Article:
The slugfest is raw and brutal. The Hulk isn’t simply angry, he’s out for revenge. He’s coming down with the force of every Marvel fan that has been pissed at the way their favorite characters have been misrepresented over the years. While these whiny heroes have been bickering amongst themselves, his anger and power have been growing exponentially. The Hulk has never been a real hero. Sure, he’s happened into some heroic deeds over the years, but for the most part he is a troubled soul. Writer Greg Pak seems to understand this. With his “Planet Hulk” storyline, he gave the Hulk everything he ever wanted. Along the way, I have to admit I grew antsy for the Hulk to return home, but was satisfied with the new directions and new aspects of the Hulk’s personality highlighted in the arcs off world. With the Hulk’s return and the destruction he wreaks in this issue, I fear that he’s moved past the point of misunderstood soul and ventured more into the full blown villain territory.
Some die-hard fans may be taken aback by the ruthlessness of the Hulk. Sure he’s deserving of a little payback, but some may feel that this path of redemption may sully the character. I’m willing to sit back and see. I know that I loved this first issue. It’s got two great battles and a whole lot of heroism going on between the pages. It’s got some surprisingly detailed work by John Romita Jr. who occasionally gives me the feeling that he rushes through some of the scenes that don’t really interest him. In this book, though, every panel is rich and intricate. It’s also got some great “Holy shit, that’s cool!” moments. At least three come to mind immediately, and the one that takes place in the preview pages scattered around this review is only one of them.
In the end, I hope WORLD WAR HULK sparks a return to not only action packed storytelling, but to heroism in the Marvel Universe. As good as dialog can be, you can only see so many panels of heroes standing and sitting around and debating before you wonder why you are reading it. WORLD WAR HULK is strong storytelling AND big budget action. I’m happy to say that all of my reservations about the return of the Hulk were squelched with this issue.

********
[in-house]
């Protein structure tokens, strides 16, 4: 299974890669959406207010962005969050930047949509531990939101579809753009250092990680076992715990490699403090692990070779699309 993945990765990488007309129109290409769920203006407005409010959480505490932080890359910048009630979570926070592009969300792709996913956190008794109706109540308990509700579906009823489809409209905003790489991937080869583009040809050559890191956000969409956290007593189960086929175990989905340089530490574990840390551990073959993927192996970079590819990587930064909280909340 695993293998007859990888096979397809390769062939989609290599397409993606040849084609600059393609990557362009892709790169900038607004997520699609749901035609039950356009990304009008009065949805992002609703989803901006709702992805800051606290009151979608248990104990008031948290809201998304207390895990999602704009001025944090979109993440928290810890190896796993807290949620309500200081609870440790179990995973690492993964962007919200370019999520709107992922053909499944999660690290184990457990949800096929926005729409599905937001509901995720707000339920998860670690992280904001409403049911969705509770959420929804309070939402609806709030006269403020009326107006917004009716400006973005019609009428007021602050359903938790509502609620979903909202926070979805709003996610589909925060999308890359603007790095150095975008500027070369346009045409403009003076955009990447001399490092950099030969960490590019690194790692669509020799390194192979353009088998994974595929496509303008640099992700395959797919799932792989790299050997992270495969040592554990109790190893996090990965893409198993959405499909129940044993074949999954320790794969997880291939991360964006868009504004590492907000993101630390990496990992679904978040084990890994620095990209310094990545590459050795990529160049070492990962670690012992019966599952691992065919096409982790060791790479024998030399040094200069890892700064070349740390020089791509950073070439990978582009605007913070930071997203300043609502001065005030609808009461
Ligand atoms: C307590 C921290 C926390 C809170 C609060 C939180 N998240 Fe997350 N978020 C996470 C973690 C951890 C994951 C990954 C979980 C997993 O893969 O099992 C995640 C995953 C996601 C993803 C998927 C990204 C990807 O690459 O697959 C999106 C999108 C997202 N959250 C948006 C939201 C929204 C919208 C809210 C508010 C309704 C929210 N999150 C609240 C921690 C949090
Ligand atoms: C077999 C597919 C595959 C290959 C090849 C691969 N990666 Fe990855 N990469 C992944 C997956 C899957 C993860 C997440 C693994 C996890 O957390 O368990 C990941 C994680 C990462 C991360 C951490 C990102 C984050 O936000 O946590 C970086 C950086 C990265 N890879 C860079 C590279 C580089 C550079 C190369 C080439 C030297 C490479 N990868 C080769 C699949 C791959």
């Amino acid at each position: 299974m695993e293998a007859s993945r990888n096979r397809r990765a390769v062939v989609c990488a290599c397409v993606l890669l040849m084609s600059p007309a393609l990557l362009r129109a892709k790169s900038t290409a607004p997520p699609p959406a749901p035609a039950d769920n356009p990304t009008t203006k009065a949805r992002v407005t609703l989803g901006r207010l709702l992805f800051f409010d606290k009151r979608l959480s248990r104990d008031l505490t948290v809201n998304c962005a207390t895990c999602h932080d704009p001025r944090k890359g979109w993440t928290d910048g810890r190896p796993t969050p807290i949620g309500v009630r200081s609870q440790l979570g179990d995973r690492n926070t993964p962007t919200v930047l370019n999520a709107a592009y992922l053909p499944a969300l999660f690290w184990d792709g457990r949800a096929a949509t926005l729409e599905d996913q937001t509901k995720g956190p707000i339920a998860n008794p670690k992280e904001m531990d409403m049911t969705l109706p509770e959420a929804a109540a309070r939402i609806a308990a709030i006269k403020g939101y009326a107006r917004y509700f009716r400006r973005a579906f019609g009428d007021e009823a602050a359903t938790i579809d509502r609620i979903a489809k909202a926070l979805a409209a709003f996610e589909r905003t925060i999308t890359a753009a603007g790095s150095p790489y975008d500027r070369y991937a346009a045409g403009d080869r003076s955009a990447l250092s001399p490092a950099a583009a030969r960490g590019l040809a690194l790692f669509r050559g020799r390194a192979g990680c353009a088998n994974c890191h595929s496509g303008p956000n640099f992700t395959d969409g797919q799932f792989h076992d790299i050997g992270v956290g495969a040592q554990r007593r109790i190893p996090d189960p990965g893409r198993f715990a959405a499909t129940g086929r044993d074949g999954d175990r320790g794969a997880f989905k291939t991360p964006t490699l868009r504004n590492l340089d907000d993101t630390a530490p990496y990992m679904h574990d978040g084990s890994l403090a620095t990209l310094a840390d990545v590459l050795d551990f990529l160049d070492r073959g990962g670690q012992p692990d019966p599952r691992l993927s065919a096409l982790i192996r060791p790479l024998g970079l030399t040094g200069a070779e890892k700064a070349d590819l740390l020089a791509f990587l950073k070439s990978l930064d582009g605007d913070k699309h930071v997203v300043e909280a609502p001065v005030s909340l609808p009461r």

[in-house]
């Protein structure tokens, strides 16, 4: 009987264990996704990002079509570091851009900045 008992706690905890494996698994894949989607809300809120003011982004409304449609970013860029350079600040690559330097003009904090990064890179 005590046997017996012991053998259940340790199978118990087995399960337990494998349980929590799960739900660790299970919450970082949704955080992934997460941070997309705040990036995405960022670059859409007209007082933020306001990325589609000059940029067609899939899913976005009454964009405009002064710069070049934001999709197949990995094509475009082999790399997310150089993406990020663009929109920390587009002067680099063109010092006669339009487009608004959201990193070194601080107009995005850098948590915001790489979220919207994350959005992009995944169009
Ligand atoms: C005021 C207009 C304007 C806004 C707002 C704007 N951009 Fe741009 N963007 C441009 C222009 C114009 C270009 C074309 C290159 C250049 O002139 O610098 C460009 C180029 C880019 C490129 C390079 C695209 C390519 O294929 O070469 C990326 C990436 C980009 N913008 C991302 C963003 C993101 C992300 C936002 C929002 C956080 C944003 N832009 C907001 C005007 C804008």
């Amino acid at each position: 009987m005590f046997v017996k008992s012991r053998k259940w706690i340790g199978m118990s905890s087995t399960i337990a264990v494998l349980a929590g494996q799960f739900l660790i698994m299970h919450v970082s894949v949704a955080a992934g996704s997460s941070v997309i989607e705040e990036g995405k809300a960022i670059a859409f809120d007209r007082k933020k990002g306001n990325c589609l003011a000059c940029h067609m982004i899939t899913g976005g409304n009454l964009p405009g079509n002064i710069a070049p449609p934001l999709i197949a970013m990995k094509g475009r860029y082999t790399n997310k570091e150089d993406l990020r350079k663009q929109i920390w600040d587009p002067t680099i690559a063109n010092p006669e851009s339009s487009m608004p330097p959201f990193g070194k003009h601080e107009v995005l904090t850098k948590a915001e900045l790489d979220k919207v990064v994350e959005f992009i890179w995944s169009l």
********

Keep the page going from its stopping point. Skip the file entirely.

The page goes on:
Writers: Winick/Rucka Pencillers: Clark/Randall Publisher: DC Comics Reviewer: Rock-Me Amodeo

Top line: I have been underwhelmed after many months of storylines that seemed to be “Hey, we have all these interpersonal problems” or “hey, I’m gay, isn’t that enough to carry half a story?” But I finally feel like I’m seeing issue after issue of balls-to-the-walls action. Maybe someone finally said “we have enough TPBs. Just for grins, let’s fill each issue with plot advancement and action.”
Works for me. I’m not even a Winick fan and I like it. (I am, however, a CHECKMATE fan, and that might help. But still.)
The art is consistently good, even though there are two pencillers. I kept thinking that maybe they separated the Checkmate scenes and the Outsiders scenes, but maybe that is for the best. Thibert inked the whole thing, and there are at least a few places where I would have guessed one guy and it was the other. Thibert’s a strong inker. It makes me want to see more Thibert on his own, with the cover being a bit of an exception. Thunder looks like she’s channeling Bride of Frankenstein, and based on Grace’s position, I can’t tell if she’s standing or lying down. But hey, he draws better than I do.
Inside: this story is moving fast. I LOVE these types of stories, where there is an actual mission. And the Checkmate folks walk the talk: “You’re duty’s to the mission, Jo.” Some talkbackers will know I personally dug that.
Also driving my interest is I STILL can’t figure out who the Black Queen used to be. I think I actually READ all the OMAC stuff, I saw this girl created, and I can’t remember any special significance to the Bat-family. So I’m piqued there.